A tale of two industries

Real estate professionals could learn a thing or two by paying attention to another industry that’s been having a tough time.

Last year, Paul McCartney distributed his new CD through iTunes and Starbucks; Radiohead netted millions selling their latest album themselves; and Gene Simmons of Kiss fame turned to creative licensing to drive revenue.

During the worst year ever in the music industry — an industry hit as hard as ours by disinterested consumers, overstocked inventory, technology overload, Internet interlopers and a tim

A tale of two industries

Real estate professionals could learn a thing or two by paying attention to another industry that’s been having a tough time.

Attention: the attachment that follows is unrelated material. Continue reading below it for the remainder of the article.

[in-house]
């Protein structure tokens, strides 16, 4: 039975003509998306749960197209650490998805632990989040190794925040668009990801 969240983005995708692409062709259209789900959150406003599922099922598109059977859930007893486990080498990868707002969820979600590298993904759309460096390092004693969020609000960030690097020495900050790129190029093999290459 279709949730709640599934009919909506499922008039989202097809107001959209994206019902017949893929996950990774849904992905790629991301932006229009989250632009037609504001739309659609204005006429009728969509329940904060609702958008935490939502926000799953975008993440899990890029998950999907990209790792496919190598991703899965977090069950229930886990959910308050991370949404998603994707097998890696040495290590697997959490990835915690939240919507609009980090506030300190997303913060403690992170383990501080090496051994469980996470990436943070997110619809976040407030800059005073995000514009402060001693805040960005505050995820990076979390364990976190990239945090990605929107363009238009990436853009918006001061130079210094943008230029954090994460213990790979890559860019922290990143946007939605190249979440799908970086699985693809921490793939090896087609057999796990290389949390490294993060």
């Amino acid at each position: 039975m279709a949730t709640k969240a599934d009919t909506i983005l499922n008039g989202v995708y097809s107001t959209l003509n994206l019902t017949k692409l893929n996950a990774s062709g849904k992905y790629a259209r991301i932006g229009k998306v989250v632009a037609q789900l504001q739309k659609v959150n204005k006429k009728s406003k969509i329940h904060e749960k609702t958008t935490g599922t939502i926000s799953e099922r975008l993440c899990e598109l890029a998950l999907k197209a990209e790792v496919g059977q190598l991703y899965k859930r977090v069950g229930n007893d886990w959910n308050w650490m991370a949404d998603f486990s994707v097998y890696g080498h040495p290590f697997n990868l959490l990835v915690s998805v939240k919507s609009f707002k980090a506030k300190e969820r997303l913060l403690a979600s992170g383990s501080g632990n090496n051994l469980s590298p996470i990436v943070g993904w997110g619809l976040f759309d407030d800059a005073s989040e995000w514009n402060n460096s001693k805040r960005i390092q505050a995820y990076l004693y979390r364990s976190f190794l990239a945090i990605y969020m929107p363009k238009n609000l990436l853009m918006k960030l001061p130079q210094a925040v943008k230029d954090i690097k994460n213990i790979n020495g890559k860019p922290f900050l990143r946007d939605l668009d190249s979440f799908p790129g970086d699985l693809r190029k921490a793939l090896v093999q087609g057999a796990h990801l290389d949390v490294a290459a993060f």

Last year, Paul McCartney distributed his new CD through iTunes and Starbucks; Radiohead netted millions selling their latest album themselves; and Gene Simmons of Kiss fame turned to creative licensing to drive revenue.

During the worst year ever in the music industry — an industry hit as hard as ours by disinterested consumers, overstocked inventory, technology overload, Internet interlopers and a timeworn value proposition — some artists flourished.

These are the artists not mired in blame. And they aren’t sitting around waiting for their market to change. They’ve moved beyond the mainframe and disengaged from dead-end practices. Amid the woes experienced by many of their peers, they’re rocking out. If asked to explain, I believe they would say that a bad market can be an entrepreneur’s best friend.